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Startup company develops wearable drowsy driver tech


Startup company develops wearable drowsy driver tech

Data from the Centers for Disease Control and Prevention suggests that drowsy driving causes an estimated 6,000 fatal traffic accidents each year in the U.S. Traditional remedies to combat fatigue behind the wheel include drinking coffee or energy drinks, lowering a window or pulling over to take a walk, but they rarely keep drivers alert for very long. The information age has yielded a variety of products that tackle age-old problems in new and novel ways, and a startup company called Creative Mode has developed a device that uses the latest wearable technology to monitor drivers in South Carolina and around the country and alert them when fatigue seems likely.

The device, which has been named the Steer, uses the same kind of sensors found in wearable fitness devices to monitor the heart rates and sweat secretions of drivers. These biometrics fluctuate when individuals become tired, and, the device vibrates gently when a driver’s heart rate falls by 10 beats per minute and the skin conductance drops one unit from its baseline. If the driver’s biometrics continue to fall, the device is programmed to deliver a mild electric shock.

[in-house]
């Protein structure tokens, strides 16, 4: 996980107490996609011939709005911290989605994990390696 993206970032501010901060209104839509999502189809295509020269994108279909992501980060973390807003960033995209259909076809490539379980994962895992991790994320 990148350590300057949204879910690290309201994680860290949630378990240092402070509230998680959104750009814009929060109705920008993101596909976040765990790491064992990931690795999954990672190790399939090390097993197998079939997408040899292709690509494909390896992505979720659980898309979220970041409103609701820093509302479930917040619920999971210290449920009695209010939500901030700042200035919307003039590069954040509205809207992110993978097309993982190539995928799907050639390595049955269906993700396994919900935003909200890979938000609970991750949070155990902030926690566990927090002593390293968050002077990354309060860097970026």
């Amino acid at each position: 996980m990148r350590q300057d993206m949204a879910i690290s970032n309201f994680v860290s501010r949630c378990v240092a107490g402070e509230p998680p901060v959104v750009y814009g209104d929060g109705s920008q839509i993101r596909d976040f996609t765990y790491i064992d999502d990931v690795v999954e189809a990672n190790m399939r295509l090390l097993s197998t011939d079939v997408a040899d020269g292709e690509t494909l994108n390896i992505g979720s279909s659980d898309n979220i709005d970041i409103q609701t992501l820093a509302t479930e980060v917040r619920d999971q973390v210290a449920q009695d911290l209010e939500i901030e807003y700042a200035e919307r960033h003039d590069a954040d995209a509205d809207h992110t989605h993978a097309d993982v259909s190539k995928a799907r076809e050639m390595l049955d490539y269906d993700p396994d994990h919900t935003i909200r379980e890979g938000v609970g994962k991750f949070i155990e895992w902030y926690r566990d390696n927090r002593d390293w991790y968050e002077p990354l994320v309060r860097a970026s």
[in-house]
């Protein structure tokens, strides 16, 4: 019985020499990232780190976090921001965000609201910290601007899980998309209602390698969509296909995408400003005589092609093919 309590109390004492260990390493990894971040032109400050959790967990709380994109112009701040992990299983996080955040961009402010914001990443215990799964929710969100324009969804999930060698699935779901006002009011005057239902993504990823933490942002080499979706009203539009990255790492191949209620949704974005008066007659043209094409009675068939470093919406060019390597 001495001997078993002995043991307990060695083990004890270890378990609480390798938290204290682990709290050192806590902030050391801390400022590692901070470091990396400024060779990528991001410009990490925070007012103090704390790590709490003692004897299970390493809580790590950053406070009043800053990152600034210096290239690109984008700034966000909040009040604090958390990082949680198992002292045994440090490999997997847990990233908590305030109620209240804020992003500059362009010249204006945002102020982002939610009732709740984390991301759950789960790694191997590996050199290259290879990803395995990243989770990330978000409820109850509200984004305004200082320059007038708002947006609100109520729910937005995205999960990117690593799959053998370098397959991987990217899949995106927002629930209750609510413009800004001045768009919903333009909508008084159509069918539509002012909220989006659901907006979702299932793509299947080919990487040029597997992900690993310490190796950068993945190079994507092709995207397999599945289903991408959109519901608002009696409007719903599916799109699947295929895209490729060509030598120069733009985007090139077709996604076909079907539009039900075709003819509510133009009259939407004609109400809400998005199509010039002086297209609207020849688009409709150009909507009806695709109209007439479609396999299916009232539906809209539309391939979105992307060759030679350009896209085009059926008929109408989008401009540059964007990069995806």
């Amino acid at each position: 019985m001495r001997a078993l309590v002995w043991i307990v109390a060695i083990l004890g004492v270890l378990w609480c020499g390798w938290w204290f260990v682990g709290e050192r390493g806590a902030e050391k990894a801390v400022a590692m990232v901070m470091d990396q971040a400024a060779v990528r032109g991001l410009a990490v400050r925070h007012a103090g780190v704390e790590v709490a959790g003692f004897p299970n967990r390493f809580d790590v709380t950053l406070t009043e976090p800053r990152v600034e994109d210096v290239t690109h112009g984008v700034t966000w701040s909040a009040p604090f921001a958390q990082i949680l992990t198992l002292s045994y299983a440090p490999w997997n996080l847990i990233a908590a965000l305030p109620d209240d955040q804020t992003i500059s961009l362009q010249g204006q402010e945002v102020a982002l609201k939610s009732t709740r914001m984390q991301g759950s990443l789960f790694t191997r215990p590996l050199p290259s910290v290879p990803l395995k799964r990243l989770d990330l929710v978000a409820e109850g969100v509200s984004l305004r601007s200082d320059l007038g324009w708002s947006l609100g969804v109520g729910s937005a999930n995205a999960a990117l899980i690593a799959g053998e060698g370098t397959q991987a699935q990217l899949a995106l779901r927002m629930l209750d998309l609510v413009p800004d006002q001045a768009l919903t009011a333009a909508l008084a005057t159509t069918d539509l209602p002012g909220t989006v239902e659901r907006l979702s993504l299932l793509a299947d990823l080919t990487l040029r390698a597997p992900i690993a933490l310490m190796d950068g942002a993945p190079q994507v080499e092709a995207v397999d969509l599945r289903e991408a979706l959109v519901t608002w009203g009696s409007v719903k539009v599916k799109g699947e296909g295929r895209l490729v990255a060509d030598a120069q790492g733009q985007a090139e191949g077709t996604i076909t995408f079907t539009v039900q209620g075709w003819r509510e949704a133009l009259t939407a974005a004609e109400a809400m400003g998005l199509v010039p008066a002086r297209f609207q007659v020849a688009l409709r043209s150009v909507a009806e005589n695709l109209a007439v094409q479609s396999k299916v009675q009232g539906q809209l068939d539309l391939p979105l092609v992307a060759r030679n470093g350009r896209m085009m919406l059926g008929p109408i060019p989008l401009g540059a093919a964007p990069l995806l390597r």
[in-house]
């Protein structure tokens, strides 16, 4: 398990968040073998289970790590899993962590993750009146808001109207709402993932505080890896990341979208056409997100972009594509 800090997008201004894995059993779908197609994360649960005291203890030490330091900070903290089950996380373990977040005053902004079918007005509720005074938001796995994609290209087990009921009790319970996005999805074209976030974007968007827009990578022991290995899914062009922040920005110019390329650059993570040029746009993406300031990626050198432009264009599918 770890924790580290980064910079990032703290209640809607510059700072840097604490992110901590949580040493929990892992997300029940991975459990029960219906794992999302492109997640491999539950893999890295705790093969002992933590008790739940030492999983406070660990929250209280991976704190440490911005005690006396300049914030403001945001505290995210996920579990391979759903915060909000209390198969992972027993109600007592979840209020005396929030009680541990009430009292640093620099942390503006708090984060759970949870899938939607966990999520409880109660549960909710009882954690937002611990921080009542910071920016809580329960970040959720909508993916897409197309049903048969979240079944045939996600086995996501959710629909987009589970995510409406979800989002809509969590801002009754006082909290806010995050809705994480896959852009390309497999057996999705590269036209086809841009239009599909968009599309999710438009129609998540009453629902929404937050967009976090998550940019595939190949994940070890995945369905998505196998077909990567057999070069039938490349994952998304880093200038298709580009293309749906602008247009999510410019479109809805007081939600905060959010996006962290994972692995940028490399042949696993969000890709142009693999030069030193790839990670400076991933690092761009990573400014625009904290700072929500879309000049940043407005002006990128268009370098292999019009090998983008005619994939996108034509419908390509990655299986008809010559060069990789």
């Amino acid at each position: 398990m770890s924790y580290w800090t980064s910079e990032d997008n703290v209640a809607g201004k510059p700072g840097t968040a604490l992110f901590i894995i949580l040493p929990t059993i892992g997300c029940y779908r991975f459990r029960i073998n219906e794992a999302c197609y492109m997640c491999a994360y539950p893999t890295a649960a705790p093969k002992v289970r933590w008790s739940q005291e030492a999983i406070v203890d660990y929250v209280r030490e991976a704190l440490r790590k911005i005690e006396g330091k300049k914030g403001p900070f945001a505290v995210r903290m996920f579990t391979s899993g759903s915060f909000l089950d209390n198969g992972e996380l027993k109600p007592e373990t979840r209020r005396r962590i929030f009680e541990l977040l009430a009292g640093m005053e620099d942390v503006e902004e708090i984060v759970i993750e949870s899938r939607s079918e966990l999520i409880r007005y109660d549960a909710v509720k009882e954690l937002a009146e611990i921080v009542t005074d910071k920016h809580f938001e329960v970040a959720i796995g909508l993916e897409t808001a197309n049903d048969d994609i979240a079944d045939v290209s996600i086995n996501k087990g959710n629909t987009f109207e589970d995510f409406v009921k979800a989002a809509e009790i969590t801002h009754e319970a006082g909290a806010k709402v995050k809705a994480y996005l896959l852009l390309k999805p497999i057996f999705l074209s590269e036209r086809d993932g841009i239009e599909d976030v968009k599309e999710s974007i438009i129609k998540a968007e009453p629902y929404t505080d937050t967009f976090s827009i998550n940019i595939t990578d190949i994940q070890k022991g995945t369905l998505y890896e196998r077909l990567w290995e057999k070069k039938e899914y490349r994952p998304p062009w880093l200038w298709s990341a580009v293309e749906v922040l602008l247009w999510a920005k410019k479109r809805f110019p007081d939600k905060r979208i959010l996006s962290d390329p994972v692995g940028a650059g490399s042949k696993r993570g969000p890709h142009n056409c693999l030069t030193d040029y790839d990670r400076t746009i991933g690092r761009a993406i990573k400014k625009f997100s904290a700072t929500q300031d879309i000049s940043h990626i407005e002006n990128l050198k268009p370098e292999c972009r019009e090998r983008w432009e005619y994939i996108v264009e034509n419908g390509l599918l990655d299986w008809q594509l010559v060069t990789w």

The thought of being shocked while behind the wheel does not seem to be putting off buyers, and Creative Mode’s Kickstarter project has already raised more than six times its original goal. The company says that it plans to begin fulfilling orders for the Steer drowsy driving device in November. The regular retail price of the device is expected to be about $230.

Personal injury attorneys with experience in car accident cases may suspect drowsiness or distraction when drivers took no evasive action before crashing, and they may study police accident reports carefully for information that could be used to pinpoint responsibility for the collision. When these efforts are unproductive, attorneys could check cellphone records or the information retained by automobile data recorders to determine what occurred immediately prior to the accident.